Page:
I increasingly disagree with much of what George Will has to say as he seems to sliding increasingly into the Kool-Aid drinkers' camp. But from time to time he still gets it right as in a column in the Washington Post that excoriates Newt Gingrich's attacks on the judiciary. The irony in Gingrich's attacks are that the federal judiciary which seems the main target of his wrath is typically pretty competent given the approval process and FBI background checks that federal judges go through (two former law partners are on the bench so I saw the process close at hand). Now state court judges, that's a different matter. Judges are either elected as in many states or appointed as here in Virginia. Sadly, in Virginia, politics plays a larger role in judicial selection than competency. Hence why there are a number of circuit court judges who, in my opinion, have no business being on the bench. They're incompetent and made it through the selection by kissing the right asses. But back to Will's column. Gingrich's attacks on the judiciary threaten the controls on the legislative and executive branches of government. Something that is critical with a number of legislatures only more than willing to trample on the rights of minorities as they pander to the Christianist/Tea Party crowd. Here are some column highlights:
When discussing his amazingness, Newt Gingrich sometimes exaggerates somewhat, as when, discussing Bosnia and Washington, D.C., street violence, he said, “People like me are what stand between us and Auschwitz” [Atlanta Journal-Constitution, Jan. 16, 1994]. What primarily stands between us and misrule, however, is the Constitution, buttressed by an independent judiciary.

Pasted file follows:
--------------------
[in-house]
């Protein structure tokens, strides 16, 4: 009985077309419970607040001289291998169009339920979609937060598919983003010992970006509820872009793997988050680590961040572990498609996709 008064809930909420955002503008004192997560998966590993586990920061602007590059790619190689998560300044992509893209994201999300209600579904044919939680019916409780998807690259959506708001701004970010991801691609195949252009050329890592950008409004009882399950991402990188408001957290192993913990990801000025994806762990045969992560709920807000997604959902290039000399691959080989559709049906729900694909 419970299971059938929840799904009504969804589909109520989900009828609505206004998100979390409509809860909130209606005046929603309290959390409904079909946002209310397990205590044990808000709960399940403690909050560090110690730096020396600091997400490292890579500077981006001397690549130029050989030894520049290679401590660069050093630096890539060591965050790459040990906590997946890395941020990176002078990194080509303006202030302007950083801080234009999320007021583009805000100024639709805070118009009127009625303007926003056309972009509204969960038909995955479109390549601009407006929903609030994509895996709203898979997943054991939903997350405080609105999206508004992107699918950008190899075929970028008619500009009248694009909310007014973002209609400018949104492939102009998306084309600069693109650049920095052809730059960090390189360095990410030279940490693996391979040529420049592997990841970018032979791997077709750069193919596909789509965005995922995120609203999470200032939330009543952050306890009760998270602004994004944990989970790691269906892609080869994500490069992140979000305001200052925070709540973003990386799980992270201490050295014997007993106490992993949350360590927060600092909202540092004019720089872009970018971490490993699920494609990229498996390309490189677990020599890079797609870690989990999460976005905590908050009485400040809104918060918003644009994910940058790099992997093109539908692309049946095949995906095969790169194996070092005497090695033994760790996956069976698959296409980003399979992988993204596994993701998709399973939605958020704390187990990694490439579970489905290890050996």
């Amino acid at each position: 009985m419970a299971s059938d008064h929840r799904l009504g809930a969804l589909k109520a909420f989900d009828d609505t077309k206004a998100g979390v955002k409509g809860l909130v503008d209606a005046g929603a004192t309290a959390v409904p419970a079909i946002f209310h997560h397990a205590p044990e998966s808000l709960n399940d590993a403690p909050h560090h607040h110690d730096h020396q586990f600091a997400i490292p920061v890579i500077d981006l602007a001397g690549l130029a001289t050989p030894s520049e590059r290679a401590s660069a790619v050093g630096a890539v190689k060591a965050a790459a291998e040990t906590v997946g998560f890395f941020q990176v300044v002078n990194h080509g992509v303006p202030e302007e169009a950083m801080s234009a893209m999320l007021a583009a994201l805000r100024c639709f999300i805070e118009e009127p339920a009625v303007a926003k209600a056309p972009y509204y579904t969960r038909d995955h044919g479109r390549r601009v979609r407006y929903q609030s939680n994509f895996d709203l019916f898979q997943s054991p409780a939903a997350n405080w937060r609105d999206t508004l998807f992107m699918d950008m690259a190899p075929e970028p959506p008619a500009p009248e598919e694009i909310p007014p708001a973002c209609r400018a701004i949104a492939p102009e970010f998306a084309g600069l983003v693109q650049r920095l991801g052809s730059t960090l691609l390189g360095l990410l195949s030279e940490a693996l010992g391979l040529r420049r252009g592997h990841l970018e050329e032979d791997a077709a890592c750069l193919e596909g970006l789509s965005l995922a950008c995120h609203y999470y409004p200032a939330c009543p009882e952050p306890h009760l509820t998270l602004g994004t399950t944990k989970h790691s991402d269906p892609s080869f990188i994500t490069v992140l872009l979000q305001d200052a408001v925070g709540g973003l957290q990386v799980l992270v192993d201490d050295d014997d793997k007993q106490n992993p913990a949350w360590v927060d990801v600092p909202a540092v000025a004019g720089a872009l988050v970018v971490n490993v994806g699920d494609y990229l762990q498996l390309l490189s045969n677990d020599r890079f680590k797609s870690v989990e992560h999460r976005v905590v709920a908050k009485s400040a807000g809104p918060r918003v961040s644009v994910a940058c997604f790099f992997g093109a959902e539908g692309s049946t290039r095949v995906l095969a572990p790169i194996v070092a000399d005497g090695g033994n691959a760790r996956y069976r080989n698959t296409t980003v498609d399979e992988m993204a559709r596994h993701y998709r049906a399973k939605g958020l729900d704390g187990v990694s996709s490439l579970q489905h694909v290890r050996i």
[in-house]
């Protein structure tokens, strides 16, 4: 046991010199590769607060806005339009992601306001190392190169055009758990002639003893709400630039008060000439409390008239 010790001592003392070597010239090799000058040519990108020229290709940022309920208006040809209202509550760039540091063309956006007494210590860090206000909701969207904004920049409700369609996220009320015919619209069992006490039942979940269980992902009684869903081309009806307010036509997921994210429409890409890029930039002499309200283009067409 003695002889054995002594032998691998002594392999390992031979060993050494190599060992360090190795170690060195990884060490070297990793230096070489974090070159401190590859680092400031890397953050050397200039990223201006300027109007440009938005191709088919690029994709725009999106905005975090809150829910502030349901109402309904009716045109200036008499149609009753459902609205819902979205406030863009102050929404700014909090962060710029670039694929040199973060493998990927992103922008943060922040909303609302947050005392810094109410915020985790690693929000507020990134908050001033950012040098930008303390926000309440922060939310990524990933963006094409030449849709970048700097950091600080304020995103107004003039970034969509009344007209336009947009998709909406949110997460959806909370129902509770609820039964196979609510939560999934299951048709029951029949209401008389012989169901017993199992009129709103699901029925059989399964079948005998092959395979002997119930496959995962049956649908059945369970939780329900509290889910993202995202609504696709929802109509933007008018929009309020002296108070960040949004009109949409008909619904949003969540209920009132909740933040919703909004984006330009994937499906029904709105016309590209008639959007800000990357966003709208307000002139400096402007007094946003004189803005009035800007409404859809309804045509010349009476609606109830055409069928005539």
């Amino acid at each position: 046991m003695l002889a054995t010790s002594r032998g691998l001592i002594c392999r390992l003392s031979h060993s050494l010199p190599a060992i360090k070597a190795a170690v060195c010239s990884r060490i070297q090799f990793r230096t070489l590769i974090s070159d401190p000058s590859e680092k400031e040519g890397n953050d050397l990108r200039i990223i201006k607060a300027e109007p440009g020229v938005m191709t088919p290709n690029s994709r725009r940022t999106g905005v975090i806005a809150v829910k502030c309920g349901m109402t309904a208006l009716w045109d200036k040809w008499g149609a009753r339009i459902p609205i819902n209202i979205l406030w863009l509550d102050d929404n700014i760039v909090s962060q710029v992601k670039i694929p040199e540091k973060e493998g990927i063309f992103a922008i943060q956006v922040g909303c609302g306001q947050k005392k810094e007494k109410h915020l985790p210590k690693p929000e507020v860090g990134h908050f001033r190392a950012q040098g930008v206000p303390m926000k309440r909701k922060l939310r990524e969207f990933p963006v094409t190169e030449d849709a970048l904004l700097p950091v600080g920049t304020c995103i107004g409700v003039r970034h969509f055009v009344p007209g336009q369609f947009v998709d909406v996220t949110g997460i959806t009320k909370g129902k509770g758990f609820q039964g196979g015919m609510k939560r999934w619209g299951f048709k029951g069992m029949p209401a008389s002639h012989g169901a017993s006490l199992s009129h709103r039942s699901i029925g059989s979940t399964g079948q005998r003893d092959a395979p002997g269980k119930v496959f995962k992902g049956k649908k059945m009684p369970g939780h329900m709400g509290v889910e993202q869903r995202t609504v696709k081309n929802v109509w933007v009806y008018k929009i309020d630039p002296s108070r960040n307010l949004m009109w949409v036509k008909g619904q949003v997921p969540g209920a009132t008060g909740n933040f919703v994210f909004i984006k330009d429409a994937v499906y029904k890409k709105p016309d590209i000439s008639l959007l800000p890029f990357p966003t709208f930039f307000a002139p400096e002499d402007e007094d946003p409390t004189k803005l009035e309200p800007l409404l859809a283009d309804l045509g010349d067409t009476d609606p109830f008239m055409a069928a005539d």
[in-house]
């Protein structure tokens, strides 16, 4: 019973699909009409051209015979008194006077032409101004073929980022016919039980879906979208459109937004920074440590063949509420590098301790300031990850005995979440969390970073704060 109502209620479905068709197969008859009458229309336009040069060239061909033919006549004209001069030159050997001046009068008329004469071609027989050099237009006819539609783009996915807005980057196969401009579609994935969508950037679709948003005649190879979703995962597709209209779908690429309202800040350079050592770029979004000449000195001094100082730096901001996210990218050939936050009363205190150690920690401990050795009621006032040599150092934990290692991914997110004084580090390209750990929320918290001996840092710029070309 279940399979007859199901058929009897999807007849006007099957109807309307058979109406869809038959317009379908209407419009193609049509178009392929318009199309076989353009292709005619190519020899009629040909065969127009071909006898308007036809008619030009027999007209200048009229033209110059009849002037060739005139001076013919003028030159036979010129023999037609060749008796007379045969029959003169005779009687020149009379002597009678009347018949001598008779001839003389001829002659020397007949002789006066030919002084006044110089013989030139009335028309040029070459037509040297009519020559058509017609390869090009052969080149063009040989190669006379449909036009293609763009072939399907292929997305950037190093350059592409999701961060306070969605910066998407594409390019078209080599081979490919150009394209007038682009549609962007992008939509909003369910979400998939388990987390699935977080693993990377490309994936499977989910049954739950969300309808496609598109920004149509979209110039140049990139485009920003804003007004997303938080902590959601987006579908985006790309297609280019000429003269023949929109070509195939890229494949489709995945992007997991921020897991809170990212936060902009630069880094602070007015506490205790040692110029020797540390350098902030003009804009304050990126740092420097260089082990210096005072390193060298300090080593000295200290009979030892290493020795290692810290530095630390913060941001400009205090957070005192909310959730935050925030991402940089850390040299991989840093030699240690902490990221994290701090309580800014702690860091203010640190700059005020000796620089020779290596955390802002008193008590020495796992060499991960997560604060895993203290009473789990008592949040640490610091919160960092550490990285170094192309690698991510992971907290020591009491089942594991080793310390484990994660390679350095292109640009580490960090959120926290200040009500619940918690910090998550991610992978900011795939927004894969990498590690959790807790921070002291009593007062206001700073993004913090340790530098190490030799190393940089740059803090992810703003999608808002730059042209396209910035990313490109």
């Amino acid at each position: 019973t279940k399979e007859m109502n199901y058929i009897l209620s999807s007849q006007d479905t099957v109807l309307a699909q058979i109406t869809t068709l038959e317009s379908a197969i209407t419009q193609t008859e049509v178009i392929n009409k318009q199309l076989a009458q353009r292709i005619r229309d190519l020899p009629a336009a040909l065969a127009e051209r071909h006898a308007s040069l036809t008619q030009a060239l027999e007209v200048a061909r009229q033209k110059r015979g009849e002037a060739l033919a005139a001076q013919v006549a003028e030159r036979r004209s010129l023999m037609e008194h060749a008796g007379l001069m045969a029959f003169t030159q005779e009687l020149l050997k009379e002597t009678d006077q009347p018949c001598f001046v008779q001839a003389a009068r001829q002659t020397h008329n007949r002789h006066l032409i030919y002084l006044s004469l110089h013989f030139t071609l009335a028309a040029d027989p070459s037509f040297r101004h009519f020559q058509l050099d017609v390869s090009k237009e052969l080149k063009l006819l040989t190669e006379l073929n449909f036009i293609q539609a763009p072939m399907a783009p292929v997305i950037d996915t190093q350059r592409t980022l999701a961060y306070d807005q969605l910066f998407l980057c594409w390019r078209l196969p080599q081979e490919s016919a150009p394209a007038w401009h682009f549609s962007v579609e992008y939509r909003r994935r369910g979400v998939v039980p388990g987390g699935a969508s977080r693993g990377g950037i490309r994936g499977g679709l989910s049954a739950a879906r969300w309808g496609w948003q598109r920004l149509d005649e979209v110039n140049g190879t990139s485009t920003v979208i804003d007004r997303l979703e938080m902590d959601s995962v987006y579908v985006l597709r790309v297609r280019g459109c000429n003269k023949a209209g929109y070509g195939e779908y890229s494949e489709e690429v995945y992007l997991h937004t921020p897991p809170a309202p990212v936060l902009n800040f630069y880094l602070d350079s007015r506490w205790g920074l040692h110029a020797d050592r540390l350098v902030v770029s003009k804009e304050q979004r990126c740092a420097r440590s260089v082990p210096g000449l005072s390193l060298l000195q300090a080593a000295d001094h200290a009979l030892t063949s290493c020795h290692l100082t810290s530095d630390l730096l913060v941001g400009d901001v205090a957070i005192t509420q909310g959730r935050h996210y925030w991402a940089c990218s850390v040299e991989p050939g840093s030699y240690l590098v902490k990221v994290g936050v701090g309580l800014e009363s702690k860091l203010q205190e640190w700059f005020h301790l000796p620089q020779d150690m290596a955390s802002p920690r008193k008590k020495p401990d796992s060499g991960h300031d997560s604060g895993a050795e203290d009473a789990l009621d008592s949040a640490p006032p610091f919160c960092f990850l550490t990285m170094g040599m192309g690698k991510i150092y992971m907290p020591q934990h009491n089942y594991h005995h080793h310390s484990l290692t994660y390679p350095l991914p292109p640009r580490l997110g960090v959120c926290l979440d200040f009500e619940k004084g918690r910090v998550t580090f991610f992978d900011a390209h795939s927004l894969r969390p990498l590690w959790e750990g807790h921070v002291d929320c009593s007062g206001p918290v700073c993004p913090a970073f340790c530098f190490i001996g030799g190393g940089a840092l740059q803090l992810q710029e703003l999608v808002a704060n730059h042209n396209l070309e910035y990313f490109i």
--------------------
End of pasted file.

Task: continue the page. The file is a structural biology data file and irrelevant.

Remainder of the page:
But Gingrich’s hunger for distinction has surely been slaked by his full-throated attack on such a judiciary. He is the first presidential candidate to propose a thorough assault on the rule of law. That is the meaning of his vow to break courts to the saddle of politicians, particularly to members of Congress, who rarely even read the laws they pass.
So, Gingrich . . . . warns that calling the Supreme Court supreme amounts to embracing “oligarchy.”
Judicial deference to majorities can, however, be a dereliction of the judicial duty to oppose actions irreconcilable with constitutional limits on what majorities may do. Gingrich’s campaign against courts repudiates contemporary conservatism’s core commitment to limited government.
Gingrich radiates impatience with impediments to allowing majorities to sweep aside judicial determinations displeasing to those majorities. He does not, however, trust democratic political processes to produce, over time, presidents who will nominate, and Senate majorities that will confirm, judges whose views he approves.
To teach courts the virtue of modesty, President Gingrich would attempt to abolish some courts and impeach judges whose decisions annoy him — decisions he says he might ignore while urging Congress to do likewise. He favors compelling judges to appear before Congress to justify decisions “out of sync” with majorities, and he would sic police or marshals on judges who resist congressional coercion. Never mind that judges always explain themselves in written opinions, concurrences and dissents.
Gingrich’s unsurprising descent into sinister radicalism — intimidation of courts — is redundant evidence that he is not merely the least conservative candidate, he is thoroughly anti-conservative. He disdains the central conservative virtue, prudence, and exemplifies progressivism’s defining attribute — impatience with impediments to the political branches’ wielding of untrammeled power. He exalts the will of the majority of the moment, at least as he, tribune of the vox populi, interprets it.
Atop the Republican ticket, Gingrich would guarantee Barack Obama’s reelection, would probably doom Republicans’ hopes of capturing the Senate and might cost them control of the House. If so, Gingrich would at last have achieved something — wreckage, but something — proportional to his swollen sense of himself.